1). When did you first become interested in wolves and why?

I became interested in wolves out of necessity when I worked for Wildlife Services as a biologist/supervisor in western Montana in the mid-1980s.  Wolves began to naturally immigrate into northwest Montana from Canada and prey on livestock in that region.  It was my job to help stop depredations on livestock and to develop skills in capturing wolves and establish communications between the various groups affected by our actions including livestock producers and organizations, federal, state and Tribal agencies, conservation groups and the general public.  Out of necessity, I became an expert on wolf management issues and spent most of my career working to solve human/wolf/livestock conflict issues while at the same time working to help wolves recover in the Northern Rockies.

2). What do you think is the most important issue Northern Rockies wolves face today, and what can we do to help?

Co-existence with man is the principle issue in my opinion.  Wolves carry a lot of baggage -- from myth and fairy tale stories that feed people's fears to their need to survive as carnivores by eating meat including elk and deer that sportsmen want to occasionally killing pets and livestock, which causes emotional and economic hardship for farmers and ranchers.  Federal and state wolf managers need to carefully balance the needs of a diverse human society that fears and resents the wolf with those who love and admire the wolf.  Precisely because of the public's mixed attitudes and values regarding the wolf, managers must find ways to establish trust among everyone. It is the only way that wolves will survive in perpetuity.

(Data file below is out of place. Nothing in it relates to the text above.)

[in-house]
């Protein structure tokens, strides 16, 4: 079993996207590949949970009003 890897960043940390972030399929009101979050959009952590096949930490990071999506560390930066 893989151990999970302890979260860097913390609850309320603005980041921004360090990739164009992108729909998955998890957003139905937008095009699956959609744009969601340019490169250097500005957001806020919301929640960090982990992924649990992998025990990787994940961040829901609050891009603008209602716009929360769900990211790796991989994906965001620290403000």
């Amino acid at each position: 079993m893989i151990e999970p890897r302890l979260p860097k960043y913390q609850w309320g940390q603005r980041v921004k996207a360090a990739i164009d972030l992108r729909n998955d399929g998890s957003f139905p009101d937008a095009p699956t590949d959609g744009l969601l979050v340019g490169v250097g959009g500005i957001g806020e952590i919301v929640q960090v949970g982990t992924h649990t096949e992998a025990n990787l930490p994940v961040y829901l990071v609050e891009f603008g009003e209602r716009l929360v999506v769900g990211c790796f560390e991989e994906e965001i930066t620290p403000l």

3). What is the most rewarding experience you can remember during the long time that you have been working with wolves?

Each new experience I have with wolves seems to be more rewarding than the last, but I believe that resolving wolf conflicts with people has been the most rewarding of all.  I have been blessed with people skills and I can usually talk reason into anybody.  Also, I've used my skills as a hunter and trapper to capture, collar, and relocate many wolves that would otherwise have been killed for their transgressions (killing pets or livestock, or living to close to humans).  In a few instances I was required to kill wolves because I lacked other choices.  I have personally captured over 240 wolves in my career and the vast majority lived to see another day.

4). Are you hopeful for the future of wolves in the Northern Rockies region?

I'm optimistic that wolves are here to stay, at least in the Northern Rockies.  Wolf managers estimate that we have more than 1,500 wolves in 192 packs with individual wolves dispersing throughout the recovery areas. They are showing up in Washington, Oregon, Utah and one even ventured into Colorado before it was killed.  We have a viable wolf population with excellent genetic diversity.  The federal reintroduction team did an excellent job creating a foundation upon which to build and maintain a wolf  population that everyone to enjoy.  The problem isn't the wolf, it’s human/wolf conflicts both real and perceived, and these will most likely never go away.